The study found that while most of Brazil’s agricultural production is deforestation-free, the 2% of assets studied in the Amazon and Cerro accounted for 62% of illegal deforestation. The study notes that a significant part of that deforestation is linked to agricultural exports.
The authors of the report stated, “The small but very destructive part of the region is a threat to the economic prospects of Brazil’s agribusiness, due to regional and global environmental consequences.”
Meanwhile, the far-flung and pro-business president vowed to explore the economic potential of the rainforest. He found that in China, the country’s largest trade partner, which increased imports of beef and soy from Brazil in the wake of the US trade war.
For making The link between illegal deforestation and agricultural exports, The team – led by Raoni Rajao, a professor in social studies of science at the Federal University of Minas Gerais – land-use and deforestation maps for Brazil and information on 815,000 rural properties in the Amazon and Cerrado, as well as transportation of cattle. Documents. They have also developed software that calculates the level at which each property studied was complying with environmental and deforestation laws.
They found that approximately 1.9 million metric tons of soy could be grown on properties with illegal deforestation that could reach the EU markets annually. This means that 22% of all soy exported from this region to the European Union is potentially contaminated.
The authors warn that the real percentage may be higher because their sample contains 80% of the soy planted in the field.
Roughly 41% of EU soy imports come from Brazil, equivalent to 13.6 million metric tons per year.
Between 25% and 40% of EU beef imports come from Brazil. The study estimated that 12% of the 4.1 million cows traded for slaughterhouses in the states of Para and Mato Grosso in 2017 came directly from properties from potential illegal deforestation.
But this number increases to about 50% when taking suppliers indirectly contaminated with illegal deforestation. It also includes that if a ranch does not do deforestation but buys cattle from what it does.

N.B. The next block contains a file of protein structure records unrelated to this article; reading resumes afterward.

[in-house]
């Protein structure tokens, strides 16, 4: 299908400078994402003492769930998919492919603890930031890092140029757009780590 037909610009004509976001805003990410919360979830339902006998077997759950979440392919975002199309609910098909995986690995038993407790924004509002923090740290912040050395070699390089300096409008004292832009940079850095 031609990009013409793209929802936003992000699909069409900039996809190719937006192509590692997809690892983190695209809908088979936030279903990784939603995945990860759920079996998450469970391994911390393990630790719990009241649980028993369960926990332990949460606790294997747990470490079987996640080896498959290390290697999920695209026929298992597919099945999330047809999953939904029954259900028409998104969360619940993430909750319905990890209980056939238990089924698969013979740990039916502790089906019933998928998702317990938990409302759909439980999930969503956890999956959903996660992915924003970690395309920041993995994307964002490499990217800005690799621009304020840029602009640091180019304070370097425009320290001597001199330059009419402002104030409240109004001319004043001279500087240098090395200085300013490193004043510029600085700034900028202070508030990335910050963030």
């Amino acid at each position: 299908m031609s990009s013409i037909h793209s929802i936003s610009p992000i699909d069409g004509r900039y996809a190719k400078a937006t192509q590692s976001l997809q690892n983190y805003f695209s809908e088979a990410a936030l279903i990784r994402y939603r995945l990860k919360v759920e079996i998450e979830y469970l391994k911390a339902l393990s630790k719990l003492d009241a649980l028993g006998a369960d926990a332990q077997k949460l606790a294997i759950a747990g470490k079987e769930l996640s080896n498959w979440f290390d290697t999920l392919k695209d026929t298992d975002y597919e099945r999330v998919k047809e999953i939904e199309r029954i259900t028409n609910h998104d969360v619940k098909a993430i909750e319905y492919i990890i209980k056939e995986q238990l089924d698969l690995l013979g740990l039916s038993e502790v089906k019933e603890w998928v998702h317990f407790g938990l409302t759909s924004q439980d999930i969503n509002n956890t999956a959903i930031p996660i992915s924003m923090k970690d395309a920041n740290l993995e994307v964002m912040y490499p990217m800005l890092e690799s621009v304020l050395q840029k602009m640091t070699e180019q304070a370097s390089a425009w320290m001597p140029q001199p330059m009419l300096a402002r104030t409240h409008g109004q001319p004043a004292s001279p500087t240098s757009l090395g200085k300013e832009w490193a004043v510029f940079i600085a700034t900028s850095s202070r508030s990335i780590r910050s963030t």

The study also stated that in the state of Mato Grosso, pollution of beef exports from illegal deforestation can account for up to 44% in the Amazon and 61% in Cerrado regions.
The report noted that the Brazilian government “insists that national laws ensure high protection standards, and therefore trade restrictions should not include legally authorized deforestation.” But there may be major implications for their results that when countries go ahead with trade agreements they find that a portion of the imports may be linked to the illegal afforestation of the Amazon.
The authors said in the report, “International buyers of Brazilian agricultural commodities have raised concerns about products contaminated by deforestation.” “Among concerns is that increasing greenhouse gas emissions from deforestation and wildfires in Brazil may cancel the EU’s climate change mitigation efforts.”
According to INPE data, the first quarter of 2020 had already seen more than 50% increase in deforestation compared to the previous year.
Amid the trade war with the US, China for soybean supplies and as China turns to Brazil, experts worry that Brazil’s agricultural boom will come at the expense of housing like Cerrado and the Amazon.
In their report, the authors found that 120,000 properties in their study had deteriorated after 2008. Approximately 36,000 of those properties in the Amazon – 84% in Cerrado – and 27,000 – representing 35% – carried out this deforestation, saying they were in all likelihood illegal.
The authors stated that “all of Brazil’s economic partners do not ban importation and consume deforestation, consume or illegally contaminate agricultural products, indirectly for deforestation and GHG (greenhouse gas) emissions.” Must share the blame. “
The authors said the report raised awareness of Brazil’s importance to “protect its environmental assets” and to suppress international efforts to cut greenhouse gas emissions.
CNN’s Amy Woodayt, Flora Charner and Eliza Mackintosh contributed.